• Focus on being more productive with the little time you have rather than believing that suddenly having more time will be the solution. Limitations are good. They force you to focus. I’ve seen a number of people “quit the day job” to pursue music and a lot of times they actually get less productive because of the abundance of time they think they have. I know it doesn’t sound sexy but a better approach is to chip away at it slowly while maintaining the steady income. When you finally reach a point where you are getting so many music related offers coming in that your day job is preventing you from pursuing them, that’s when you want to consider cutting the cord. Don’t be fooled into thinking having more time will suddenly allow you make your music exponentially better and that it will then whisk you up the music industry ladder. That’s a 1 in a million shot. Most people have to grind it out for a long time before they get noticed. In the meantime, you have to pay the bills.

    That said, there could be alternative jobs you could look at that put you in closer contact with the music industry. Or at least jobs that allow you a bit more flexibility when it comes to managing your time. Making good music is only part of the battle (sadly, it seems to be even smaller these days), building relationships in the industry is more important in many ways.

  • I’d argue that if you want to be a muic pro you need to find a way to make it you’re full time job… But even.. let say you quit your day job to do music 24/7.. its still really hard to discipline your self to do the 24/7 thing… But I also believe, when your young and it’s early in your career.. to try and find a way to follow you interests.. all of them.. that that should be your job.. to follow it to a career…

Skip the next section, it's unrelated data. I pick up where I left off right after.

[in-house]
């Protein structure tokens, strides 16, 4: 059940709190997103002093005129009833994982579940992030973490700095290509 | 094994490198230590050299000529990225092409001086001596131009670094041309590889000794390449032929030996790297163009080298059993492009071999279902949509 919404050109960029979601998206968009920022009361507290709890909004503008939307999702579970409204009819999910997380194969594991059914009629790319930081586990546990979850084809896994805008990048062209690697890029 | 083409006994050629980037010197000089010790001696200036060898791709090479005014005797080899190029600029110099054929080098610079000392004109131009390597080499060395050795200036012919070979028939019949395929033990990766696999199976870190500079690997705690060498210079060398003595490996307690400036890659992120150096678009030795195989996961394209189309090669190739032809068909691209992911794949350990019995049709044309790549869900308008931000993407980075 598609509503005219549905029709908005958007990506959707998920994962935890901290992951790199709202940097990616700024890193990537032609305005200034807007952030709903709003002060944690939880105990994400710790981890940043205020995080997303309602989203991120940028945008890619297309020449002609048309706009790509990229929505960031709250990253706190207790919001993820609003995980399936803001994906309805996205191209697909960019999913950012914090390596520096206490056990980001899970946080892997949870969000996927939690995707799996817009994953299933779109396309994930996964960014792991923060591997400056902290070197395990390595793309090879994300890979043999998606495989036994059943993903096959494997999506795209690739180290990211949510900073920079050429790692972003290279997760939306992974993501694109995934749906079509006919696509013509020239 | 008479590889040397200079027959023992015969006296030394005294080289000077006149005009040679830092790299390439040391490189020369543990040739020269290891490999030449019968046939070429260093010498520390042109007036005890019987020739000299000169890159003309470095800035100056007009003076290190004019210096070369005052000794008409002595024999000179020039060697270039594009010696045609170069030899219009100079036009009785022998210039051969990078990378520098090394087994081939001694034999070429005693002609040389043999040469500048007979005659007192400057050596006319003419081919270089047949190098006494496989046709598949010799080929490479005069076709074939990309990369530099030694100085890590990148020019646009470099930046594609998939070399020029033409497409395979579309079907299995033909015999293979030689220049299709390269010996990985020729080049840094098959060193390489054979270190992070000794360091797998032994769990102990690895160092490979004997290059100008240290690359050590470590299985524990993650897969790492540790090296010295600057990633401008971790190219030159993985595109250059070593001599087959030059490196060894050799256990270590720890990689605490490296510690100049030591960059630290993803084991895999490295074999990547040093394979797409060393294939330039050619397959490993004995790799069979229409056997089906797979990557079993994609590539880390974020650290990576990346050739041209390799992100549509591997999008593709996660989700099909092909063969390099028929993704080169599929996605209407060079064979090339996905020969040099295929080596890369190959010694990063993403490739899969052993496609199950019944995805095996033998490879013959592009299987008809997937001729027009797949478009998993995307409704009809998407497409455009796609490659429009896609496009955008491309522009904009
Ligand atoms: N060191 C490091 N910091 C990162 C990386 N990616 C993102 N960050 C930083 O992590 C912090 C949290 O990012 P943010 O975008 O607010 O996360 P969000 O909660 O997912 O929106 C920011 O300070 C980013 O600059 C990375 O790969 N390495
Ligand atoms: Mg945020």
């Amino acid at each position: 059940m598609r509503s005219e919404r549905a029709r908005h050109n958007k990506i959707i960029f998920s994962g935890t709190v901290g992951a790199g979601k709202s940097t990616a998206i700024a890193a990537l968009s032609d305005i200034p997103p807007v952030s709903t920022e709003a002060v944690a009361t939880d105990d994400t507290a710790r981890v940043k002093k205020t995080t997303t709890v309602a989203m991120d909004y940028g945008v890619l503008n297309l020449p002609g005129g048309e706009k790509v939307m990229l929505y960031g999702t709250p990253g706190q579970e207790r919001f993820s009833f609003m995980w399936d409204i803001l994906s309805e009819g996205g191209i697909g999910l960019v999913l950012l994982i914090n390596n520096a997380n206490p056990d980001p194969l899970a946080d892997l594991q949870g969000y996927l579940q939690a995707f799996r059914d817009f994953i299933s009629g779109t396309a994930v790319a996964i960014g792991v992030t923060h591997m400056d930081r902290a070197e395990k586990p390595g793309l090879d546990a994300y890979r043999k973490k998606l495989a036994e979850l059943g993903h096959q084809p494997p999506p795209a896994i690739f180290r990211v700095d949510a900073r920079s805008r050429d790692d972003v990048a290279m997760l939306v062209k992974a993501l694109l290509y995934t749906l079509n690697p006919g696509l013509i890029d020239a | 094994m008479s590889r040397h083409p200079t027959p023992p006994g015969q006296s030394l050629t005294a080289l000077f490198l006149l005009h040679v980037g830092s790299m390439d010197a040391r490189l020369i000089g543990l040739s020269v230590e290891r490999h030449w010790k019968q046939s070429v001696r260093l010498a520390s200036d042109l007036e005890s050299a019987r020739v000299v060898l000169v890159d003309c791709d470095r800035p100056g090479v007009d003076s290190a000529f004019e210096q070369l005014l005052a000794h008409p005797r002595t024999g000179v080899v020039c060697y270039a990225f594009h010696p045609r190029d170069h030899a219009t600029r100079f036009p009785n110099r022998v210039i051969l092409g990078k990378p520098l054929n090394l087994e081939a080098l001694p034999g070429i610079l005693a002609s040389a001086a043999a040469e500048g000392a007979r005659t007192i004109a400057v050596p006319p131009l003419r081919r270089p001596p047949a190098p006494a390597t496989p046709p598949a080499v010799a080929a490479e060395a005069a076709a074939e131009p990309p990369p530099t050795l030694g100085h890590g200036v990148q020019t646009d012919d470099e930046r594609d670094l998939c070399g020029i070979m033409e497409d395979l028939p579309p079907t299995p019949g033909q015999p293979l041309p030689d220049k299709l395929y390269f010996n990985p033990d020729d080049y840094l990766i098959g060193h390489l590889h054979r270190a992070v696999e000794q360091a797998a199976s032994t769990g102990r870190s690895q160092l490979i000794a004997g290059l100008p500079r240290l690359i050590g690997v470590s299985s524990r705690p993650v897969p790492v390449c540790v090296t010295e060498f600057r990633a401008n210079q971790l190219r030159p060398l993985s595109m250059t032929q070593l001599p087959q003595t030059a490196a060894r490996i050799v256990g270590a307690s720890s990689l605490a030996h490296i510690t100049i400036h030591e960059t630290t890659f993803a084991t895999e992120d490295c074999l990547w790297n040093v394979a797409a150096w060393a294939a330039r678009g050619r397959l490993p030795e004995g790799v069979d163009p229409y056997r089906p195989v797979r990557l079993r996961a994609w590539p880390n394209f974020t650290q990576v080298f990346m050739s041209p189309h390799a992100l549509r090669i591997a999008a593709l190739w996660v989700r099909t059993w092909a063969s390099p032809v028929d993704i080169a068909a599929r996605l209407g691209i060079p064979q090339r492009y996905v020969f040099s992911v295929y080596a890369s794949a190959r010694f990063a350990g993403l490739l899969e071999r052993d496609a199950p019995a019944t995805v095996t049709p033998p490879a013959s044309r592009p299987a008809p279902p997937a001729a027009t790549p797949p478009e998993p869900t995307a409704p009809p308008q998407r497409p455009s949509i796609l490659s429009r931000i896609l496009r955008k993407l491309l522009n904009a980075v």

I can tell you that having audio skills are valuable in a number of professions.. Like say video production, marketing, interactive design…

    But mostly… do it cause you love it and it’ll make your life a richer life

  • Hi S –

    ”a few semi regular DJ gigs that I earn a bit of money from” does not sound like enough to make the leap. If there is a demand for your product (DnB) in your city, it might be wise to set up your own night and start booking and making relationships with other higher profile artist; who if you’re charming, likeable and go on to make some great releases – will book you for their nights or recommend you to other promoters…. Hence your sphere of influence will increase and you can start to rely on your DJ income more.

    I can only really see this genre providing a DJ income… How many DnB fans log onto itunes / beatport and actually purchase tunes?! Advertising / film synchs are hit and miss, sometimes you get a pot of gold.. But you can’t rely on them as a regular source.

    It’s probably also worth developing a further unrelated strand of self employed income to steady the ship and help the transition to a free(er) life.

    If possible broach going down to 3 or 4 days a week in the office whilst you get started. Forget bartending, bars are busiest on Friday and Saturday night when you should be gigging!


  • The question is not if it’s possible to make a living off music in the near future (it won’t); it rather boild down to if you’re willing and able to have a much lower standard of living for maybe a long time.If so, go for it and quit – i’m serious.

    Because i have yet to see someone who really “made it” who managed it through part-time jobs (or making music part time).Part time is the pipe dream that never becomes true – if you wanna be succesful, you can’t go part time, simple as that.Full risk or nothing, anything else is for hobbyists.

  • I Like this quote from Arnold Schwarzenegger :

    “I’ve always figured out that there 24 hours a day. You sleep six hours and have 18 hours left. Now, I know there are some of you out there that say well, wait a minute, I sleep eight hours or nine hours. Well, then, just sleep faster, I would recommend.”

    makes me remember there are a lot of hours in the day 🙂

  • Oooh tough one. I’m lucky, in that I have a day job I enjoy too that pays well, and then I can use the whole music thing to kick back and unwind in the evenings/weekends.